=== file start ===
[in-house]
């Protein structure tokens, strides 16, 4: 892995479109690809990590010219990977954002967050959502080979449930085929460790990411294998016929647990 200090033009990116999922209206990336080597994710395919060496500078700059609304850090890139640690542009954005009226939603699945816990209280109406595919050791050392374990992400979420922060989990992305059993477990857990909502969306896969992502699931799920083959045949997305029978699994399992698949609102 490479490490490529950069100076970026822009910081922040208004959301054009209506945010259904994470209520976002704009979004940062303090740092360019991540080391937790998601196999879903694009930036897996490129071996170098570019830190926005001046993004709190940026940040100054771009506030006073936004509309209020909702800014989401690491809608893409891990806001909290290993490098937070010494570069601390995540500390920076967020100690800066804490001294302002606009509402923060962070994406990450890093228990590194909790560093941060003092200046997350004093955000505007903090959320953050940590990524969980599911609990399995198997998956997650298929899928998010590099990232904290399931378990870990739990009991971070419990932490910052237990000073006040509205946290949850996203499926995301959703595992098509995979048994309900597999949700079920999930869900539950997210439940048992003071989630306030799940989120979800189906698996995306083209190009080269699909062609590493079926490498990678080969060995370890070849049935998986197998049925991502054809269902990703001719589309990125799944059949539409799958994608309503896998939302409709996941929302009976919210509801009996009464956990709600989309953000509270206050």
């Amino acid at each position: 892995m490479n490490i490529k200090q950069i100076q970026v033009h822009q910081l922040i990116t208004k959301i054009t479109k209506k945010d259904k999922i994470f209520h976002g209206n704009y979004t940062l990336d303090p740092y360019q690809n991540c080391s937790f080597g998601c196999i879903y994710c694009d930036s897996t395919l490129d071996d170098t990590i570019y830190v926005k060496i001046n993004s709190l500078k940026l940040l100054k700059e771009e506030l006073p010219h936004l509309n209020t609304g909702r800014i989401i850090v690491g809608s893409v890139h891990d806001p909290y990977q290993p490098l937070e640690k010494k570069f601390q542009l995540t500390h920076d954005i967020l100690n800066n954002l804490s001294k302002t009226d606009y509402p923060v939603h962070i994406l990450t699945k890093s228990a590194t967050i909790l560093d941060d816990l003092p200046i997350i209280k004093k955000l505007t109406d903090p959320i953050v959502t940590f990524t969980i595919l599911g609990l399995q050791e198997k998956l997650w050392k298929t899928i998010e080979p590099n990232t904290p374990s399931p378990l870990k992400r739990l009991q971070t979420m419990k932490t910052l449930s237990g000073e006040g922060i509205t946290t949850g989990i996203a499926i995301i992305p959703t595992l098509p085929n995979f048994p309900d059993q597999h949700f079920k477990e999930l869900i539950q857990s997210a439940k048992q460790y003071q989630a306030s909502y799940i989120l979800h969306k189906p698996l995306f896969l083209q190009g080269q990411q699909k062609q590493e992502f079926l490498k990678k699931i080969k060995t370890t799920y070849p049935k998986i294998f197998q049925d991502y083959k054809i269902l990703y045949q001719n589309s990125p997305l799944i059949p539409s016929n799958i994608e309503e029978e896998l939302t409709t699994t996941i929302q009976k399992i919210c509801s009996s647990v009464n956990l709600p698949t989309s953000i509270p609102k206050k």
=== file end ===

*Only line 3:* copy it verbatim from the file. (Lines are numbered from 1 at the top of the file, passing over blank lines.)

């Amino acid at each position: 892995m490479n490490i490529k200090q950069i100076q970026v033009h822009q910081l922040i990116t208004k959301i054009t479109k209506k945010d259904k999922i994470f209520h976002g209206n704009y979004t940062l990336d303090p740092y360019q690809n991540c080391s937790f080597g998601c196999i879903y994710c694009d930036s897996t395919l490129d071996d170098t990590i570019y830190v926005k060496i001046n993004s709190l500078k940026l940040l100054k700059e771009e506030l006073p010219h936004l509309n209020t609304g909702r800014i989401i850090v690491g809608s893409v890139h891990d806001p909290y990977q290993p490098l937070e640690k010494k570069f601390q542009l995540t500390h920076d954005i967020l100690n800066n954002l804490s001294k302002t009226d606009y509402p923060v939603h962070i994406l990450t699945k890093s228990a590194t967050i909790l560093d941060d816990l003092p200046i997350i209280k004093k955000l505007t109406d903090p959320i953050v959502t940590f990524t969980i595919l599911g609990l399995q050791e198997k998956l997650w050392k298929t899928i998010e080979p590099n990232t904290p374990s399931p378990l870990k992400r739990l009991q971070t979420m419990k932490t910052l449930s237990g000073e006040g922060i509205t946290t949850g989990i996203a499926i995301i992305p959703t595992l098509p085929n995979f048994p309900d059993q597999h949700f079920k477990e999930l869900i539950q857990s997210a439940k048992q460790y003071q989630a306030s909502y799940i989120l979800h969306k189906p698996l995306f896969l083209q190009g080269q990411q699909k062609q590493e992502f079926l490498k990678k699931i080969k060995t370890t799920y070849p049935k998986i294998f197998q049925d991502y083959k054809i269902l990703y045949q001719n589309s990125p997305l799944i059949p539409s016929n799958i994608e309503e029978e896998l939302t409709t699994t996941i929302q009976k399992i919210c509801s009996s647990v009464n956990l709600p698949t989309s953000i509270p609102k206050k």